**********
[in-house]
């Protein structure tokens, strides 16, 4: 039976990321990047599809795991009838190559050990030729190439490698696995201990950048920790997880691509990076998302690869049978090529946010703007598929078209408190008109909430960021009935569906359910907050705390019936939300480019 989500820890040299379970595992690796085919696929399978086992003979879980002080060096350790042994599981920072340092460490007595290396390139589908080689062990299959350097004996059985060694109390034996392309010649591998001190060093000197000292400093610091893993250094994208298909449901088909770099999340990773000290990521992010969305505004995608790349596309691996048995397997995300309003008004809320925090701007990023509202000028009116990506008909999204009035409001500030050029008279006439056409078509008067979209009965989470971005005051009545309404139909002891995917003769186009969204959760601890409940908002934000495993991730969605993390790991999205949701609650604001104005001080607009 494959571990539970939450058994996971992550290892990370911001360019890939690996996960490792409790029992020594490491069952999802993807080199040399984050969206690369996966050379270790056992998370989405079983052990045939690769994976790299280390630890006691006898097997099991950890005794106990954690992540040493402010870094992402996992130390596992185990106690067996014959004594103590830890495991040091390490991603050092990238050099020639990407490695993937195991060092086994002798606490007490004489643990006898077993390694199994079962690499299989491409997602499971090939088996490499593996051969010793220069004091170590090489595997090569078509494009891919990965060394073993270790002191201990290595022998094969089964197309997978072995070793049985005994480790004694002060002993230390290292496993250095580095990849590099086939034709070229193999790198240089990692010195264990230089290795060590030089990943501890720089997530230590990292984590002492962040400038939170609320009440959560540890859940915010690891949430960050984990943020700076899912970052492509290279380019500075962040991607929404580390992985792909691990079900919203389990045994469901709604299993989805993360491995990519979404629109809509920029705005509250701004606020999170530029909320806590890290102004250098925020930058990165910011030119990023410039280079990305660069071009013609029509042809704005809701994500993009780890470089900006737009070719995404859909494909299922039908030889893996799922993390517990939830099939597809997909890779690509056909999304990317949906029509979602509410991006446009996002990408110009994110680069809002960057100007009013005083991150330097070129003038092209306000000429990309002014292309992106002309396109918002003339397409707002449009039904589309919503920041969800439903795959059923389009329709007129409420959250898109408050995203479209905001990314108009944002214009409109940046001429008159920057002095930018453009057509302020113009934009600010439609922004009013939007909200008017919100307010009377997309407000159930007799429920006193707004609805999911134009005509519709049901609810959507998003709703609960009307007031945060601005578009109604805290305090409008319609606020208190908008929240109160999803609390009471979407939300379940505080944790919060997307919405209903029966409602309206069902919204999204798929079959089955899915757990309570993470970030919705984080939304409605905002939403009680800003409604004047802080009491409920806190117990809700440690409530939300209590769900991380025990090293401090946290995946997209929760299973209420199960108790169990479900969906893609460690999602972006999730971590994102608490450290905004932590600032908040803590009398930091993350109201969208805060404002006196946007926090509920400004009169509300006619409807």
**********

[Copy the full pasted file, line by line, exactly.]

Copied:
[in-house]
């Protein structure tokens, strides 16, 4: 039976990321990047599809795991009838190559050990030729190439490698696995201990950048920790997880691509990076998302690869049978090529946010703007598929078209408190008109909430960021009935569906359910907050705390019936939300480019 989500820890040299379970595992690796085919696929399978086992003979879980002080060096350790042994599981920072340092460490007595290396390139589908080689062990299959350097004996059985060694109390034996392309010649591998001190060093000197000292400093610091893993250094994208298909449901088909770099999340990773000290990521992010969305505004995608790349596309691996048995397997995300309003008004809320925090701007990023509202000028009116990506008909999204009035409001500030050029008279006439056409078509008067979209009965989470971005005051009545309404139909002891995917003769186009969204959760601890409940908002934000495993991730969605993390790991999205949701609650604001104005001080607009 494959571990539970939450058994996971992550290892990370911001360019890939690996996960490792409790029992020594490491069952999802993807080199040399984050969206690369996966050379270790056992998370989405079983052990045939690769994976790299280390630890006691006898097997099991950890005794106990954690992540040493402010870094992402996992130390596992185990106690067996014959004594103590830890495991040091390490991603050092990238050099020639990407490695993937195991060092086994002798606490007490004489643990006898077993390694199994079962690499299989491409997602499971090939088996490499593996051969010793220069004091170590090489595997090569078509494009891919990965060394073993270790002191201990290595022998094969089964197309997978072995070793049985005994480790004694002060002993230390290292496993250095580095990849590099086939034709070229193999790198240089990692010195264990230089290795060590030089990943501890720089997530230590990292984590002492962040400038939170609320009440959560540890859940915010690891949430960050984990943020700076899912970052492509290279380019500075962040991607929404580390992985792909691990079900919203389990045994469901709604299993989805993360491995990519979404629109809509920029705005509250701004606020999170530029909320806590890290102004250098925020930058990165910011030119990023410039280079990305660069071009013609029509042809704005809701994500993009780890470089900006737009070719995404859909494909299922039908030889893996799922993390517990939830099939597809997909890779690509056909999304990317949906029509979602509410991006446009996002990408110009994110680069809002960057100007009013005083991150330097070129003038092209306000000429990309002014292309992106002309396109918002003339397409707002449009039904589309919503920041969800439903795959059923389009329709007129409420959250898109408050995203479209905001990314108009944002214009409109940046001429008159920057002095930018453009057509302020113009934009600010439609922004009013939007909200008017919100307010009377997309407000159930007799429920006193707004609805999911134009005509519709049901609810959507998003709703609960009307007031945060601005578009109604805290305090409008319609606020208190908008929240109160999803609390009471979407939300379940505080944790919060997307919405209903029966409602309206069902919204999204798929079959089955899915757990309570993470970030919705984080939304409605905002939403009680800003409604004047802080009491409920806190117990809700440690409530939300209590769900991380025990090293401090946290995946997209929760299973209420199960108790169990479900969906893609460690999602972006999730971590994102608490450290905004932590600032908040803590009398930091993350109201969208805060404002006196946007926090509920400004009169509300006619409807």